The team's first experiment, performed by Dr. Tobias in Cape Town,involved placing receptive male and female frogs in a concrete pond onopposite sides of a visually opaque but acoustically transparent barrierand using a hydrophone to record their calls. Receptive females swamdirectly towards vocalizing males, and on reaching the barrier beganrapping. That song had a dramatic effect on males, which launched intointense bouts of answer trilling and swam rapidly in search of the source.

The research team was not certain that duetting was what broughtmale and female frogs together until they recorded the female rapping songand played it to male frogs in a fiberglass tank. The males againresponded with an answer trill and tried to swim toward the sound, in onecase even attempting to mate with the loudspeaker. Ms. Viswanathanconducted these experiments at Columbia's biological sciences department.

Dr. Tobias discovered the female's mating call and coined the termfor it. "When Darcy came to South Africa, I demonstrated the femalebehavior and song to her. That night the four of us, husbands included,sat around thinking up names for the song," she said. "I hit on 'rapping'because it does mimic the sound, which is something like a Geiger counter."

Professor Kelley had already shown that the Xenopus male's brainand male muscles are specialized for his prolonged courtship songs and thatthe secretion of male sex hormones, androgens, are responsible forestablishing the numbers and types of cells required for the vocalizations.Connections between male vocal neurons and muscle fibers is weak, butstrengthen with use. Dr. Tobias had demonstrated that an isolated malevocal organ can be stimulated to produce the advertisement call. Thoughthe researchers understood the neural and anatomical basis for frog songs,they had no idea how the animals used the songs until they were able toconduct field work.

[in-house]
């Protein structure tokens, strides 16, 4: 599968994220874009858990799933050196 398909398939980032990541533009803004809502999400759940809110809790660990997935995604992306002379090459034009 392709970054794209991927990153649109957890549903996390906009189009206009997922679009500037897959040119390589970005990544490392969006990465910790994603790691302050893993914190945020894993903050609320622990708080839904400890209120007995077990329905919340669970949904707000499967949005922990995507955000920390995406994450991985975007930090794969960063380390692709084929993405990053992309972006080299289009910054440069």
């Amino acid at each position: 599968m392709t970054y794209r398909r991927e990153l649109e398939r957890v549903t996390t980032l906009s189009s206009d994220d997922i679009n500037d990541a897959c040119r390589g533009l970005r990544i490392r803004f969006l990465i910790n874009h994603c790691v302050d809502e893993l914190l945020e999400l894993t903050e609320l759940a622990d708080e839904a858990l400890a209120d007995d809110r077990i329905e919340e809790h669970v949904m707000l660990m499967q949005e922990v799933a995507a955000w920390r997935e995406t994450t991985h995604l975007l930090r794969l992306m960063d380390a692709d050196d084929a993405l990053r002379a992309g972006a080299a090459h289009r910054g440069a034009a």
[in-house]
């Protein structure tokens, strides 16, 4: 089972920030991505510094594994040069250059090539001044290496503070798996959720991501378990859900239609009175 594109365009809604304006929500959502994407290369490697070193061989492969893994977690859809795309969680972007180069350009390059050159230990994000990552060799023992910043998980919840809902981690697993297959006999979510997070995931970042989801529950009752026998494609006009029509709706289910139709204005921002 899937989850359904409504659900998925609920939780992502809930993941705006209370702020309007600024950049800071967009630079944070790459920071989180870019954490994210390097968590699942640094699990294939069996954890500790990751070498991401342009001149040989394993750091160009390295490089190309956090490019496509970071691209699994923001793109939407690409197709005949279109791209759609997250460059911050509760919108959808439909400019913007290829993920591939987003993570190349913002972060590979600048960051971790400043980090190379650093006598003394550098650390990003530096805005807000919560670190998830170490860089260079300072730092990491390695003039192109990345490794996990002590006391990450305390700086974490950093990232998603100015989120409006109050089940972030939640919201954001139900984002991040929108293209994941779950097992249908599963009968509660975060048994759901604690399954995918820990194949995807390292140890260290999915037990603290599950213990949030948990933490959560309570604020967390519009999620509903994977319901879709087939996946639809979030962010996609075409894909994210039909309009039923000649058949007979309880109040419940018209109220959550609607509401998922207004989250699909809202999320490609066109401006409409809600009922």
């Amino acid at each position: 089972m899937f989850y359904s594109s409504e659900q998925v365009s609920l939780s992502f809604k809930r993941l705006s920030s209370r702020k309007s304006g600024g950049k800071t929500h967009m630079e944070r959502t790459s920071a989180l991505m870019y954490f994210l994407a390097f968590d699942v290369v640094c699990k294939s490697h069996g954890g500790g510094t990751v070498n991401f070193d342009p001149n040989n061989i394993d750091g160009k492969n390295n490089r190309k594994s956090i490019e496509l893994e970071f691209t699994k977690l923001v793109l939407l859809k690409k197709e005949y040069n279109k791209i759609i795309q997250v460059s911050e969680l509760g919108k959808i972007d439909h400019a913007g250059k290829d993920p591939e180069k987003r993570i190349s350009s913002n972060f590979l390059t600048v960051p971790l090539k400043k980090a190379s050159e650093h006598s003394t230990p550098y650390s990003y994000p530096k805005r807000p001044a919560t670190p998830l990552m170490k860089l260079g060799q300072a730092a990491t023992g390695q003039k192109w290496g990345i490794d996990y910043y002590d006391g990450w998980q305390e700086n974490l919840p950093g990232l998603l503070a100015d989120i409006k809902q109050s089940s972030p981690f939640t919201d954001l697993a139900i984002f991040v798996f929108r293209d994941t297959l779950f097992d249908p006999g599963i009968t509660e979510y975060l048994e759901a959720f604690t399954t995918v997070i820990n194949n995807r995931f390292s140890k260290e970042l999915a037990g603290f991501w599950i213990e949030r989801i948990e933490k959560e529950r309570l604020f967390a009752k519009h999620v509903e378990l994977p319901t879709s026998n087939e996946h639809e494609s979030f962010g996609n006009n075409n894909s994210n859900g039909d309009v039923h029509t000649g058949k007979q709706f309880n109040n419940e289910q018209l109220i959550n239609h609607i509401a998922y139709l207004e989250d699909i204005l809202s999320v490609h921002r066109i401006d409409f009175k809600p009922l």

The discovery of rapping highlights the role of another hormone,estrogen, produced by females. Estrogen circulating in sexually receptivefemales acts on the neurons that control their mating song to strengthenthe connection between neurons and vocal muscles, the scientists havefound. "The effect resembles the action of estrogen in the mammaliancentral nervous system," Professor Kelley said. "That's a topic ofconsiderable interest to scientists examining hormone effects on brainfunction, since estrogen has already been shown to delay the onset ofAlzheimer's disease and improve verbal memory in women."

The work was supported by the National Institutes of Health.


Story Source:

The above story is based on materials provided by Columbia University. Note: Materials may be edited for content and length.


Cite This Page:

Columbia University. "Females' Siren Song Initiates Courtship Duets In African Frogs, Columbia Biologists Find." ScienceDaily. ScienceDaily, 18 February 1998. <www.sciencedaily.com/releases/1998/02/980218052334.htm>.
Columbia University. (1998, February 18). Females' Siren Song Initiates Courtship Duets In African Frogs, Columbia Biologists Find. ScienceDaily. Retrieved July 30, 2014 from www.sciencedaily.com/releases/1998/02/980218052334.htm
Columbia University. "Females' Siren Song Initiates Courtship Duets In African Frogs, Columbia Biologists Find." ScienceDaily. www.sciencedaily.com/releases/1998/02/980218052334.htm (accessed July 30, 2014).